Other than That, Mrs. Lincoln, How Was the Play?
Maybe no one ever read Rolling Stone magazine for truth and facts. Closer to the truth might be, who reads it at all anymore?
The old canard is that Jann Wenner, a “media visionary,” started Rolling Stone at his kitchen table in 1967. It is now valued at somewhere north of $100 million. “But it all went pear-shaped in the end.”
Under Jann Wenner’s tutorage, the first music magazine to take the form seriously, Rolling Stone blossomed from an indie magazine to a cornerstone of music journalism.
When Time correspondent David Marchese asked Wenner, 77, why there were no women or people of color among the “masters” in his latest book, The Masters, Wenner bragged that his selection of artists over the decades was “kind of intuitive” and not “deliberate” and that he didn’t find women rock artists to be “articulate enough” on an “intellectual level.”
Only White Men
David Marchese magnanimously gave Wenner another chance – to put his opinions in different words.
The scornful Wenner continued,
“It’s not that they’re inarticulate, although, go have a deep conversation with Grace Slick or Janis Joplin. Please, be my guest.”
He also didn’t believe Joni Mitchell to be as much “a philosopher of rock ‘n’ roll” as the white men Wenner had interviewed.
Creating a Firestorm
Well, guess what happened next?
Wenner’s sneering comments, “were regarded as racist and sexist,” and Jann Wenner was voted off the board (Rock & Roll Hall of Fame) he helped create.
Mortifying and Illuminating
In 2014, Rolling Stone ran a false UVA story in which Sabrina Rubin Erdely’s account of events proved to be not true. The magazine niche was a mixture of authoritative music and cultural coverage with tough investigative reporting. Wenner’s ego, according to some sources, especially in the UVA case, was too large to allow him to think he had done anything wrong.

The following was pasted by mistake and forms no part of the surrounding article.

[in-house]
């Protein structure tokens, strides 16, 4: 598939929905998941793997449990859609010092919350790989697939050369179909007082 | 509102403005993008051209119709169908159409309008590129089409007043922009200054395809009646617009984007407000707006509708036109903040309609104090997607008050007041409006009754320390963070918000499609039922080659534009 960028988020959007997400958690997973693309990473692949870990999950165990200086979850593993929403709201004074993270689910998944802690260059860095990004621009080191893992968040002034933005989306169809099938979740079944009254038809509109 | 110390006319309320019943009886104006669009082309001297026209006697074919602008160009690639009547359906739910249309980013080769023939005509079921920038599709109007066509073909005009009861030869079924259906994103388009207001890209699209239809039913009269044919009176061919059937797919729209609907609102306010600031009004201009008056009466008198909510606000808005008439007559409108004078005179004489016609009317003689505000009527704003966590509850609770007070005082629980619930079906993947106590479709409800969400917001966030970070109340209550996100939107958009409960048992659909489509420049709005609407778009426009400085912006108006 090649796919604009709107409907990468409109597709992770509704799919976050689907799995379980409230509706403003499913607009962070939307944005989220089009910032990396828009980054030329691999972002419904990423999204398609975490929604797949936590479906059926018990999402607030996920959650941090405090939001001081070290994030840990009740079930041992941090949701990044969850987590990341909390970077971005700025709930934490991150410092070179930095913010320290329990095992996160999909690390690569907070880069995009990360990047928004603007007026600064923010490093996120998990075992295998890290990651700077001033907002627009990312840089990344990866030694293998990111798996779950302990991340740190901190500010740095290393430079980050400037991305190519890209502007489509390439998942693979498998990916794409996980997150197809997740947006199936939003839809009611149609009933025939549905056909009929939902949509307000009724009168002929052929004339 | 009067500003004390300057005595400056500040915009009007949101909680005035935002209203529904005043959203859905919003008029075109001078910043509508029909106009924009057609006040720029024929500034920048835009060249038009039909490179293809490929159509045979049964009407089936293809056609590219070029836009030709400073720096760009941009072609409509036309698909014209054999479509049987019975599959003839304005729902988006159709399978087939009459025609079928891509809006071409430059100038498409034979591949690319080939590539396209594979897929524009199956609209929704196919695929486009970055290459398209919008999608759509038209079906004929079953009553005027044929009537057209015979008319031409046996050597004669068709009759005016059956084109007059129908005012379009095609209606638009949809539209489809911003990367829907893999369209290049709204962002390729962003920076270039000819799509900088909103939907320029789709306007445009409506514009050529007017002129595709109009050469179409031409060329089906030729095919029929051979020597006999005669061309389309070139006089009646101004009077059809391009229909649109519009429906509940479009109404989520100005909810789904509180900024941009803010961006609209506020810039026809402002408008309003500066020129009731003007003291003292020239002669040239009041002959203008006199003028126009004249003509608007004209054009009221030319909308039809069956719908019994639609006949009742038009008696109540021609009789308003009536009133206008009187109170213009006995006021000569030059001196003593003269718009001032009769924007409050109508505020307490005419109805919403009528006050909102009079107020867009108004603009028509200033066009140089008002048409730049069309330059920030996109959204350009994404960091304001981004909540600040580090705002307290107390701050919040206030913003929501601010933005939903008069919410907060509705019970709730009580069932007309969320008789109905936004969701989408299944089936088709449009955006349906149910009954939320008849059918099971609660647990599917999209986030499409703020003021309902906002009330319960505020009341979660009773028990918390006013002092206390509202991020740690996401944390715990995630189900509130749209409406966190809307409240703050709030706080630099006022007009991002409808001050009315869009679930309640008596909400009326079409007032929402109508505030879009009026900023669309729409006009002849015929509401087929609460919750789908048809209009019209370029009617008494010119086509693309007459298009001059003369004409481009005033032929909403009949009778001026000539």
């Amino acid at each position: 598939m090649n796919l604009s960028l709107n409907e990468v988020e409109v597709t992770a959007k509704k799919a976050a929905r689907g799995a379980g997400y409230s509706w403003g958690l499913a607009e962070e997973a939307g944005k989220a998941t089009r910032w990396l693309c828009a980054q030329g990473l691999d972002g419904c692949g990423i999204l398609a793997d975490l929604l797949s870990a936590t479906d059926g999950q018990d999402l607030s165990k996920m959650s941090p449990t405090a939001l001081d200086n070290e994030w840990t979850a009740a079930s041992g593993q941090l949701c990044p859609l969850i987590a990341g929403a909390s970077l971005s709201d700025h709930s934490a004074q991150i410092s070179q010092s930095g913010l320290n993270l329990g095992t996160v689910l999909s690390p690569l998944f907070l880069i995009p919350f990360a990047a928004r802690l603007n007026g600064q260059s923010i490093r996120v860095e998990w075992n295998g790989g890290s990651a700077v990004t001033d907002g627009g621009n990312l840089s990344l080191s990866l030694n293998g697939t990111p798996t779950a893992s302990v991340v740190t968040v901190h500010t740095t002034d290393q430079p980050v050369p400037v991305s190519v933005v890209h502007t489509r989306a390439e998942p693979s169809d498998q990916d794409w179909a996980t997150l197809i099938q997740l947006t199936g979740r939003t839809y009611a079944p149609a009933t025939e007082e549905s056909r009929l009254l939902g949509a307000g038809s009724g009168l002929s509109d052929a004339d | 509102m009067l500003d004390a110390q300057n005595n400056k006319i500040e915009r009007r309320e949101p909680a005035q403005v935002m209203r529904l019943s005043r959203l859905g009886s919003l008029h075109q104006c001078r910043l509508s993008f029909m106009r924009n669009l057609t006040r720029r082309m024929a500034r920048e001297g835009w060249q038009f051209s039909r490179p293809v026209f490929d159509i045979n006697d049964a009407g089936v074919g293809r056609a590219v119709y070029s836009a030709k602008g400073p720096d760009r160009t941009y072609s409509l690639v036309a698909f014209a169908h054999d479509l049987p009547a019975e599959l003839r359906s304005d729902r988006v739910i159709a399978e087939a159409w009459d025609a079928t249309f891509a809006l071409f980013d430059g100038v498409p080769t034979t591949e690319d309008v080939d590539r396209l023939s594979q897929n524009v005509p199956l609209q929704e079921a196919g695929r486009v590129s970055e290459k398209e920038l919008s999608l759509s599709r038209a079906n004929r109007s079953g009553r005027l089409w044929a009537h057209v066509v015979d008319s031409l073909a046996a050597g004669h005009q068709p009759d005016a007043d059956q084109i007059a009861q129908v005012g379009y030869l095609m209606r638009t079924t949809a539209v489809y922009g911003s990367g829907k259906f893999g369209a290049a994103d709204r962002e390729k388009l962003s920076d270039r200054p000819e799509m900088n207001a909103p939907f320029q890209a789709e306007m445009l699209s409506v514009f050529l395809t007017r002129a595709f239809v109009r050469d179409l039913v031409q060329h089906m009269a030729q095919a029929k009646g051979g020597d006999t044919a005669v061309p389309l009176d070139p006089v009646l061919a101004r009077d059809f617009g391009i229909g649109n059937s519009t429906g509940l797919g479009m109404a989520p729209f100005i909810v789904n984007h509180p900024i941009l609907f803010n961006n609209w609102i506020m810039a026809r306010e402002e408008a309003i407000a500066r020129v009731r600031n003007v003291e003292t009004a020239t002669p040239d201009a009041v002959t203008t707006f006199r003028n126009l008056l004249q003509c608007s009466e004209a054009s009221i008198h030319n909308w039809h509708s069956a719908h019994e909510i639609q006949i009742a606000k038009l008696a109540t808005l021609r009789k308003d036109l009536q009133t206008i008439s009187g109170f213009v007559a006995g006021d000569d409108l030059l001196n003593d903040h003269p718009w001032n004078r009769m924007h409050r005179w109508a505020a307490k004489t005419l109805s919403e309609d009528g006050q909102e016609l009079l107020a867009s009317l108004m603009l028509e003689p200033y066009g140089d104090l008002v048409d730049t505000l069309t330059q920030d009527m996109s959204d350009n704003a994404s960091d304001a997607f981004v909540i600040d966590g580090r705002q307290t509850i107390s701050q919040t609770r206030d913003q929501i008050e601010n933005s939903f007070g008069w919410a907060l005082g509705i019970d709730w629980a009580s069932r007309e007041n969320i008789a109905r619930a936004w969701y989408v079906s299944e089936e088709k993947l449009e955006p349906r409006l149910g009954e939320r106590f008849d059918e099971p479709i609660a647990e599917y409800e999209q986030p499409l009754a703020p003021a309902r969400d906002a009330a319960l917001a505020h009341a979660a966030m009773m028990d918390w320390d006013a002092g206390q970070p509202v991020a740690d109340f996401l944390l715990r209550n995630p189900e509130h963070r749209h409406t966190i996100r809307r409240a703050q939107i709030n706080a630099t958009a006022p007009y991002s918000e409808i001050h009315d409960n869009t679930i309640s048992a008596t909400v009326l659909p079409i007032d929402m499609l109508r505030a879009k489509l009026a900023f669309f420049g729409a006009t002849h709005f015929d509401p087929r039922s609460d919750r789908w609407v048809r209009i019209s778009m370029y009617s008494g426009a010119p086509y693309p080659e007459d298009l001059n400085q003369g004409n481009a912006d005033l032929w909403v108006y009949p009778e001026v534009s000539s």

From the WSJ’s “Notable & Quotable:” an Interview with David Marchese with Rolling Stone co-founder Jann Wenner (The New York Times, 15 September):
From Time magazine David Marchese:
Rolling Stone had a history of producing certain kinds of stories that ended up being definitive. But there were a handful of stories that raised questions of integrity. The U.Va. campus rape story would be one of those.
Even Hunter S. Thompson—I don’t know that anyone would hold him up as a beacon of factual accuracy, regardless of the literary merit of his stories. Was there anything endemic to Rolling Stone that caused you to put the pursuit of the juicy story ahead of concerns with accuracy?
Jann Wenner: “One word answer: no.”
Marchese: ”Is it just one-offs?
“The University of Virginia story was not a failure of intent, or an attempt to be loose with the facts. You get beyond the factual errors that sank that story, and it was really about the issue of rape and how it affects women on campus, their lack of rights.
Other than this one key fact that the rape described actually was a fabrication of this woman, the rest of the story was bulletproof.”
The Washington Post’s Post Mortum
In 2015, a Columbia journalism school authorized by Wenner and Rolling Stone concluded that the magazine published the story despite the lack of corroboration for Jackie’s account.
Wenner apologized “wholeheartedly” for his sexist, racial remarks. Not so much about the UVA story. No one on the editorial staff ever lost his or her job over the debacle.
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